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  The Brough of Birsay

Ancient Orcadian seat of Power

Rainbow over the Brough of Birsay: Picture by Sigurd Towrie

For centuries, political and religious power in Orkney centred around a small tidal island off the north-western corner of the Mainland. This island goes by the name of the Brough o' Birsay.

With an area of 21 hectares, the Brough is separated from the Point o' Buckquoy on the Mainland, by the waters of Brough Sound - a distance of approximately 240 metres (262 yards).

Access to the Brough is, therefore, restricted to a few hours each day, at either side of low tide, when a causeway across is clear. This not only meant the island had a prime defensive position, but was also an ideal base for sea travel south, north and east.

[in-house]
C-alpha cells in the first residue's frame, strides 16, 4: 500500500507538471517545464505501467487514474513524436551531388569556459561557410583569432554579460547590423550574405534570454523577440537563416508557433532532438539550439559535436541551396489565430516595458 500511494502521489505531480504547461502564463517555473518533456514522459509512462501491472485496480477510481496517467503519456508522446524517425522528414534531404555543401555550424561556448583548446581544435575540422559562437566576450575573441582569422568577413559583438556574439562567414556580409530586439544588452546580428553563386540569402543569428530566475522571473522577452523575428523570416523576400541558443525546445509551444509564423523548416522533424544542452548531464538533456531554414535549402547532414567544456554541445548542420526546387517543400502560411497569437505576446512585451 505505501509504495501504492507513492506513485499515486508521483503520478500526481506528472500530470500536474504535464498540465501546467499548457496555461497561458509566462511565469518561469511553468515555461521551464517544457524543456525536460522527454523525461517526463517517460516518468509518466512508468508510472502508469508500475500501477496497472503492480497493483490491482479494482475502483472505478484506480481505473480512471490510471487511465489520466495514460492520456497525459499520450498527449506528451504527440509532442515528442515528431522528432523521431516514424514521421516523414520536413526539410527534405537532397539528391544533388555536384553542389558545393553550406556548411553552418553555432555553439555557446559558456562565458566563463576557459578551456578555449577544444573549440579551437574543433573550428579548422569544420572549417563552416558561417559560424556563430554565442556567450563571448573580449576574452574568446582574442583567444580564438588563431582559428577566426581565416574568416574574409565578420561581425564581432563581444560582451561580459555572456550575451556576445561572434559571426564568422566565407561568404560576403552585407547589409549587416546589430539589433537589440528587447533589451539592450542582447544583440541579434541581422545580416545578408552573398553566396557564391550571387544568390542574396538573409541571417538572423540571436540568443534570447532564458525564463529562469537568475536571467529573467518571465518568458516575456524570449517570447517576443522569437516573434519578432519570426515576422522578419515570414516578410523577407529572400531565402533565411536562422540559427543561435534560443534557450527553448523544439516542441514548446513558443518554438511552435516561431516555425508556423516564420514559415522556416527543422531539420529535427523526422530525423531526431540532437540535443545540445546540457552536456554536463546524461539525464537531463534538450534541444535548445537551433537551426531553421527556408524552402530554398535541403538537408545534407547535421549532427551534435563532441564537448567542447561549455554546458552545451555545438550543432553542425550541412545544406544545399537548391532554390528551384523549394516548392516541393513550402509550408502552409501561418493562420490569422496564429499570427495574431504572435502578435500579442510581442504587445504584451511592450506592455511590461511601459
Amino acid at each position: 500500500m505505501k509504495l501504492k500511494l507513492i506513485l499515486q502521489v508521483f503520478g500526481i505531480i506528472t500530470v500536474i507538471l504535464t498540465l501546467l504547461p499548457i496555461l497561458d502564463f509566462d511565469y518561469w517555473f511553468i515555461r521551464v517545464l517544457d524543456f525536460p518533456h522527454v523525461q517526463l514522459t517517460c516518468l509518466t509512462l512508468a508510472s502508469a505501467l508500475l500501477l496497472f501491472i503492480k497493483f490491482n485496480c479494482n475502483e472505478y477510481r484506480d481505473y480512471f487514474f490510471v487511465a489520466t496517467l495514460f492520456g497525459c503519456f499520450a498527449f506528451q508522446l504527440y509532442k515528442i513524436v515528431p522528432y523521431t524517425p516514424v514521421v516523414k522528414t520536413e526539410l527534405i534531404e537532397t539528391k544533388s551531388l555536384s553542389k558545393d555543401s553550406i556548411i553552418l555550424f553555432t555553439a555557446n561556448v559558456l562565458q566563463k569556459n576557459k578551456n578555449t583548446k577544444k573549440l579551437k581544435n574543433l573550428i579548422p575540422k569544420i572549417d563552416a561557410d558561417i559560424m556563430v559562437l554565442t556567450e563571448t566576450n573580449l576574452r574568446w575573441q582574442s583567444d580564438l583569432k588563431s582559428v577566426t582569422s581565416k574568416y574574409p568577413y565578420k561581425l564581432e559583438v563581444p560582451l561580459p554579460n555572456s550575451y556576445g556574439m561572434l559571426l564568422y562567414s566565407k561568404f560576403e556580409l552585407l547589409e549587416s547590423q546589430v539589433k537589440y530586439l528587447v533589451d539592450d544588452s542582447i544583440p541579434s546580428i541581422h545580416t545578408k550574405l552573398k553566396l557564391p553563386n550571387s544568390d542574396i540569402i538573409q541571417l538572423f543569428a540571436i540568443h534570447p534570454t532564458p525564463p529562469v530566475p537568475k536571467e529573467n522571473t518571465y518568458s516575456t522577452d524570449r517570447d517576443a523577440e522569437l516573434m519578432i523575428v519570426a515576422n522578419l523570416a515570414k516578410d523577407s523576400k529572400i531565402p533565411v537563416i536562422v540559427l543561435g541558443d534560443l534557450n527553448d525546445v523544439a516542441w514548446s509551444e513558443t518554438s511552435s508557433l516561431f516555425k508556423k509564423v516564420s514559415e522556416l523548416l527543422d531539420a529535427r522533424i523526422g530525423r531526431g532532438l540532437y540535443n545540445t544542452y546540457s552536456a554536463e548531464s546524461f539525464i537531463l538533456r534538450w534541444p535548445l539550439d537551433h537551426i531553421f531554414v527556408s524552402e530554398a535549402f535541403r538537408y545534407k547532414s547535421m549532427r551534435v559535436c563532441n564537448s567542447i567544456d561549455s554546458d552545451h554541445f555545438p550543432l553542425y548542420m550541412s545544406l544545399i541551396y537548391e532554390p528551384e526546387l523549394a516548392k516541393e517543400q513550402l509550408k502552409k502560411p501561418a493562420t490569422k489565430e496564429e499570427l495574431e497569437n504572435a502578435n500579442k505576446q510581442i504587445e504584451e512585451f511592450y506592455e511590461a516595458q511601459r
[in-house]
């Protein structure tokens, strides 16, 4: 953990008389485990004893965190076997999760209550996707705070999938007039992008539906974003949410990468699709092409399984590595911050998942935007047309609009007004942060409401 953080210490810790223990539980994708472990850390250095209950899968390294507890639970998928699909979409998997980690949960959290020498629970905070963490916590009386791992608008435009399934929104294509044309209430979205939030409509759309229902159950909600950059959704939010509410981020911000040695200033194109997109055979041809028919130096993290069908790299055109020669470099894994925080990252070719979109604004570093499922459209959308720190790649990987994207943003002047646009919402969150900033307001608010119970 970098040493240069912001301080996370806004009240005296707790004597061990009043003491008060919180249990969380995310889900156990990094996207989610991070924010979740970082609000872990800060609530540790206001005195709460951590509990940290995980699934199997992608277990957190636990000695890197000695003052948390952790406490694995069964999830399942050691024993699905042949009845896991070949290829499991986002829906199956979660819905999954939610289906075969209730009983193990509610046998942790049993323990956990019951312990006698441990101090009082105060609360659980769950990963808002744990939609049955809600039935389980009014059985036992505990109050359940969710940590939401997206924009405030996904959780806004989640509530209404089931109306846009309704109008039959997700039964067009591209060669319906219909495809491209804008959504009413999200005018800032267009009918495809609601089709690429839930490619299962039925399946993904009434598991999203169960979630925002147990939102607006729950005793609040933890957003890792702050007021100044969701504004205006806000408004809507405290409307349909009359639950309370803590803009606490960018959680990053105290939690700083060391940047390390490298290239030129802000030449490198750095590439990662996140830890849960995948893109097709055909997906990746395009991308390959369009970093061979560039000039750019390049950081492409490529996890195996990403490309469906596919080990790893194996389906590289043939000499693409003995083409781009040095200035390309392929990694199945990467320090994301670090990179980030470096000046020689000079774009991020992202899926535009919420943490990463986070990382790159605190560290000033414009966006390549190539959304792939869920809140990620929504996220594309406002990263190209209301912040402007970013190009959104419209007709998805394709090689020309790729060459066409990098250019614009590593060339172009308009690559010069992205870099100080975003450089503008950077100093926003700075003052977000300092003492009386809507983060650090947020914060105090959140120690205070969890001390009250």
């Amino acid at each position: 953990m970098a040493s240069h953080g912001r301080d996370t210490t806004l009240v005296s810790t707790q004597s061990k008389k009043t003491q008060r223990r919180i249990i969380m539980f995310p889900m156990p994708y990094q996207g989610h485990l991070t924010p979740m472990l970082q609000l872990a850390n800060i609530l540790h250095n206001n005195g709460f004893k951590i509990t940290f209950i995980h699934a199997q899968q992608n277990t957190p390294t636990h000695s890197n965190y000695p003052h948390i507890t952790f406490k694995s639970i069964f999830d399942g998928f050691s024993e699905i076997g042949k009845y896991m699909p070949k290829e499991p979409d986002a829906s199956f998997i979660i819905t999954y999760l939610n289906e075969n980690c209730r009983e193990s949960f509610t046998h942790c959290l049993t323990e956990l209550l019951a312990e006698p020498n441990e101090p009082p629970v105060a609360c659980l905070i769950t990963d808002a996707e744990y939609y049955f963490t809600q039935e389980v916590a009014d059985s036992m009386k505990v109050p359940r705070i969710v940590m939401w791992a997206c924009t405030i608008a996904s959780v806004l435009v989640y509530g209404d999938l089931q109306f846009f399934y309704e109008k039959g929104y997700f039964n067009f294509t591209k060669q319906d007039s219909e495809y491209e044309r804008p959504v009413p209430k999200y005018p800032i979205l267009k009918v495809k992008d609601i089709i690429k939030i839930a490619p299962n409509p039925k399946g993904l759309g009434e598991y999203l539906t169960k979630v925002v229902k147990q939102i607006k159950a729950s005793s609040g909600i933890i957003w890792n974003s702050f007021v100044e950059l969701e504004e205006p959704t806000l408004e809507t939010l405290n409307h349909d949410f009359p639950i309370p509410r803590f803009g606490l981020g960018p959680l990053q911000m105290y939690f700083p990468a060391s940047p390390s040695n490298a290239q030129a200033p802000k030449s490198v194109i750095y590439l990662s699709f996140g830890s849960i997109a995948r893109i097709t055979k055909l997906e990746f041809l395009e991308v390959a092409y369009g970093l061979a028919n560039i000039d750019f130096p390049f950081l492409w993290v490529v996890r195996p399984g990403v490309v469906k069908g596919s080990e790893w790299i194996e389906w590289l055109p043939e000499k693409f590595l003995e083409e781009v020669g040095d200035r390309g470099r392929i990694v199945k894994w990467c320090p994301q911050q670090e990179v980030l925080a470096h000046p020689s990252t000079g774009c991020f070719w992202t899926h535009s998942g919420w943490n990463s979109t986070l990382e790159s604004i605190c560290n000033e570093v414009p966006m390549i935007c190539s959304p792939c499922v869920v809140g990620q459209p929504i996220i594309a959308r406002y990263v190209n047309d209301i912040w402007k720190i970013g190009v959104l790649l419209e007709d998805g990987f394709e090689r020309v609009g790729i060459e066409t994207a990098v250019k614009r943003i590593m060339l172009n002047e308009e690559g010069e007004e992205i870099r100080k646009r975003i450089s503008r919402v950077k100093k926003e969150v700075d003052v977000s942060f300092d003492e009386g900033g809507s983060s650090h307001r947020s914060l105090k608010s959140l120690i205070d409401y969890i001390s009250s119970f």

Originally connected to the Orkney Mainland, the fierce sea erosion, that continues to affect the area, gradually ate away at the land between the Point o' Buckquoy and the island itself. However, although experts are unclear as to when this neck of land was finally severed, it is likely to have been long before the Picts took to the island in the seventh century AD.

The earliest settlement on the Brough is thought to date from the fifth century AD, perhaps Christian missionaries. By the seventh century it was a Pictish stronghold, and by the ninth century had been taken over, and built over, by the Norse.

The Settlement on the Brough o' Birsay (Picture Sigurd Towrie)
The remains of the settlement on the Brough of Birsay.

Most of the remains seen on the Brough today date from its final, Norse, period of use - giving buildings ranging from 800-1200AD. This means that, in some cases, different aged remains lie side-by-side, making interpretation of the site by the visitor rather difficult.